“Have a few moments, too, to think what you are to thank the Lord for and what to offer to him this Mass. Remember that you are praying this Eucharist with many other fellow Catholics not only in your parish but all over the world,” Pabillo said.

“Stay in a reverent gesture throughout the Mass, standing or sitting up properly. It would be good if the whole family in the house joins together in the Mass. Do not just watch the Mass. Join in it with your prayers, responses and singing,” he added.

At the time of Communion, Pabillo advised the faithful to make the spiritual communion.

LIVE STREAMING: Catholic priest Hans Magdurulang celebrates Sunday Mass at the chapel of San Felipe Neri Parochial School in Mandaluyong City as seen online. (Photo by GRIG C. MONTEGRANDE / Philippines)

He said one could pray the prayer attributed to St. Alphonsus de Liguori: “My Jesus, I believe that you are present in the Most Holy Sacrament. I love You above all things, and I desire to receive You into my soul.”

At the end of the online Mass, take some moment of silence to read again the Scripture and reflect how, enlightened by the homily, you can live God’s Word that day, Pabillo said.

“Do not worry. This situation of not being able to come to Church for the Mass is temporary,” he added.

The bishop himself celebrated Mass that was live-streamed. “Is the Lord in our midst or not? Is the Lord here in the time of the coronavirus disease? Has the Lord forsaken us? Let us trust that God is here and guiding our lives and history,” he said at the Crypt Chapel of Our Lady of Sorrows in Manila Cathedral.

First time

On the campus of the University of the Philippines Diliman in Quezon City, Destiny Church Senior Pastor Leo Carlo Panlilio encouraged people not to panic and trust more in God before conducting the worship service without its thousand regular church members in attendance for the first time.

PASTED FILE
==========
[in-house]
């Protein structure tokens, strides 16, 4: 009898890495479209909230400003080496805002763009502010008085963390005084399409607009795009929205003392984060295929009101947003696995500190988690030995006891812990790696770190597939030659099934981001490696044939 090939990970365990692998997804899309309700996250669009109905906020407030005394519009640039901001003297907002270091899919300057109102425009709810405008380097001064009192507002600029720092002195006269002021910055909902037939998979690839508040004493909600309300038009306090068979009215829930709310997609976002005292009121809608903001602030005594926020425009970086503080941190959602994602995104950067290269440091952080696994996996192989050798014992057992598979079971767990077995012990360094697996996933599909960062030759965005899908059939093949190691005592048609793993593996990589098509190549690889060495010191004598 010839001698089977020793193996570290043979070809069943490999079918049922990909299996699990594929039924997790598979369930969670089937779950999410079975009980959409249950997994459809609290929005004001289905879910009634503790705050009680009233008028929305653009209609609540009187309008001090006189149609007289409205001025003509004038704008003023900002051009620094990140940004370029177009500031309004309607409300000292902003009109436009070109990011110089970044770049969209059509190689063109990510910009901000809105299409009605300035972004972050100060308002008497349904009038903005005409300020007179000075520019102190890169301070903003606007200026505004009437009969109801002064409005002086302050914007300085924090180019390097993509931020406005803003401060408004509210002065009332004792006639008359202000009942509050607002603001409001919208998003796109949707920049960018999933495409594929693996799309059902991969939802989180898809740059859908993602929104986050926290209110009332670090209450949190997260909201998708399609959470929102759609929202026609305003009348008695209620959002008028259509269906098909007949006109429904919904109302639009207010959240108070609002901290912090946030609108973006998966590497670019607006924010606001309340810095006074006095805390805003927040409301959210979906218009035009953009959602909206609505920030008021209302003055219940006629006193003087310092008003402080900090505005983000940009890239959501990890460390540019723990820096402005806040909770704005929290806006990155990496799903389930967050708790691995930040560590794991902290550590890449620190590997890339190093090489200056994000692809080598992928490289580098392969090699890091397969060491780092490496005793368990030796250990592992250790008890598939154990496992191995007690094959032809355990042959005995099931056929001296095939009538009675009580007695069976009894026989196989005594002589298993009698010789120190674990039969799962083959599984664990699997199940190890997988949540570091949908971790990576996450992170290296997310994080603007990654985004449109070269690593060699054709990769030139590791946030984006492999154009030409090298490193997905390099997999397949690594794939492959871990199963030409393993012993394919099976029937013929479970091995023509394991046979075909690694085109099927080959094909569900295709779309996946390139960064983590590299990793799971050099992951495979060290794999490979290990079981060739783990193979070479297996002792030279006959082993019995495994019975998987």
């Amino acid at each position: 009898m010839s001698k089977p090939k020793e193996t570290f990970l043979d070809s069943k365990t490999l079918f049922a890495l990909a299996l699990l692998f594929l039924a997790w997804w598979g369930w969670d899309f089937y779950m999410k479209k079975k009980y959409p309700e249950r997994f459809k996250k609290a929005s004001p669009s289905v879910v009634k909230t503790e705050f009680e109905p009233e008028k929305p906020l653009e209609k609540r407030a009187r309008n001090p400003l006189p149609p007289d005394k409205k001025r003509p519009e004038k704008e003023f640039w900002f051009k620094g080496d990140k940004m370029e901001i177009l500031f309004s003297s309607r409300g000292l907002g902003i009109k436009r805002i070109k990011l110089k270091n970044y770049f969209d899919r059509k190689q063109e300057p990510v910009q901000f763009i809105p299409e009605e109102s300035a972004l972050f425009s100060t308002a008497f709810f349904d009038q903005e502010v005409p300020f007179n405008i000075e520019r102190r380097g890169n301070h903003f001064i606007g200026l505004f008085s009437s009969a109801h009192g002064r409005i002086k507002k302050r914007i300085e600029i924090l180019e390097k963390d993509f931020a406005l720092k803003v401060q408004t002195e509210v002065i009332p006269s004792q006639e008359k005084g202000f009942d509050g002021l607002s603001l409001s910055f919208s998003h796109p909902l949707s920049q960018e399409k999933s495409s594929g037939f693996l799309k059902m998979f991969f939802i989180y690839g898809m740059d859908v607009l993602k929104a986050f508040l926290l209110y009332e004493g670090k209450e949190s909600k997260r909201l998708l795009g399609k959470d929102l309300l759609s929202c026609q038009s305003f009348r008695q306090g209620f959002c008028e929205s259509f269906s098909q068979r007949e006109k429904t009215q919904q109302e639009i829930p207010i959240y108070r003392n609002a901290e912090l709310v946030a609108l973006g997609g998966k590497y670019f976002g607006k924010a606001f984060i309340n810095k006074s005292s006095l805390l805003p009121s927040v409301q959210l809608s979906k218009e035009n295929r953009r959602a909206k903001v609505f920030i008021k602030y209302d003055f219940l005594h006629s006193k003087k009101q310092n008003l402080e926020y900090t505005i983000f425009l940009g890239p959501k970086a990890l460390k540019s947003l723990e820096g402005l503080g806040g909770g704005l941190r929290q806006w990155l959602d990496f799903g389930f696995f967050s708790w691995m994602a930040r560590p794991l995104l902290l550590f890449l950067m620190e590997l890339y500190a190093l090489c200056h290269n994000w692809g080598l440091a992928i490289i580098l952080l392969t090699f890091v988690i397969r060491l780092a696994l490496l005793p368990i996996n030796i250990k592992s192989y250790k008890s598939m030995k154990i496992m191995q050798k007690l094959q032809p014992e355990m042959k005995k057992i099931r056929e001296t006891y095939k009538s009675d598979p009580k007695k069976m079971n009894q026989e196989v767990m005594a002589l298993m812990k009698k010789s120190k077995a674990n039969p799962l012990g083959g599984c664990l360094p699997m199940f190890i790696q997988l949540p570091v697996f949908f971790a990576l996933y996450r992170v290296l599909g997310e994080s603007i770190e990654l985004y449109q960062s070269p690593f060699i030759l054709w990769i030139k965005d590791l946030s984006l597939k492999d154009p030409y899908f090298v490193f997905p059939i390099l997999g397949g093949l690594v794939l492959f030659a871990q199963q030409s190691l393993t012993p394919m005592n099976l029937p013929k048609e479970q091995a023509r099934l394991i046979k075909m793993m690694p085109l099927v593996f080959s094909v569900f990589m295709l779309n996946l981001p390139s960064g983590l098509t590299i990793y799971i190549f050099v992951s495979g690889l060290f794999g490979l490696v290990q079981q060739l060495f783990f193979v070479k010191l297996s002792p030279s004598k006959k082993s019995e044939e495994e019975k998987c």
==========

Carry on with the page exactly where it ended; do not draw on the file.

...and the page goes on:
Instead, most of the regular churchgoers were at home tuning to it livestream. A handful of church leaders were present to play music, sing and worship and give announcements.

In Pasig City, church members of the Christ’s Commission Fellowship (CCF) also remained at home while the service was filmed at the CCF Main Hall, with only a few members doing the worship and the the rest of the congregation from all the church’s satellites tuning online.

In Cagayan province, social distancing was observed in parishes where there were fewer people hearing Mass.

Fredel Agatep, parish priest of Our Lady of Piat Basilica Minore in Tuguegarao City, said parishioners had been cooperative in undertaking public health measures to prevent or slow down the spread of the virus.

He said Catholic churches in Piat town continued to hold Masses but churchgoers were subjected to temperature screening. Archbishop Ricardo Baccay of Archdiocese of Tuguegarao has issued a circular telling prelates to use their own “discretion and prudence” in celebrating scheduled and daily Masses.

In Kalinga province, Bishop Prudencio Andaya said Masses would be celebrated but with some restrictions such as holding and shaking of hands.

Andaya said the churches “should be kept open so that those who need to pray and seek prayerful moments may find solace and strength in these trying times.” INQ

For more news about the novel coronavirus click here.
What you need to know about Coronavirus.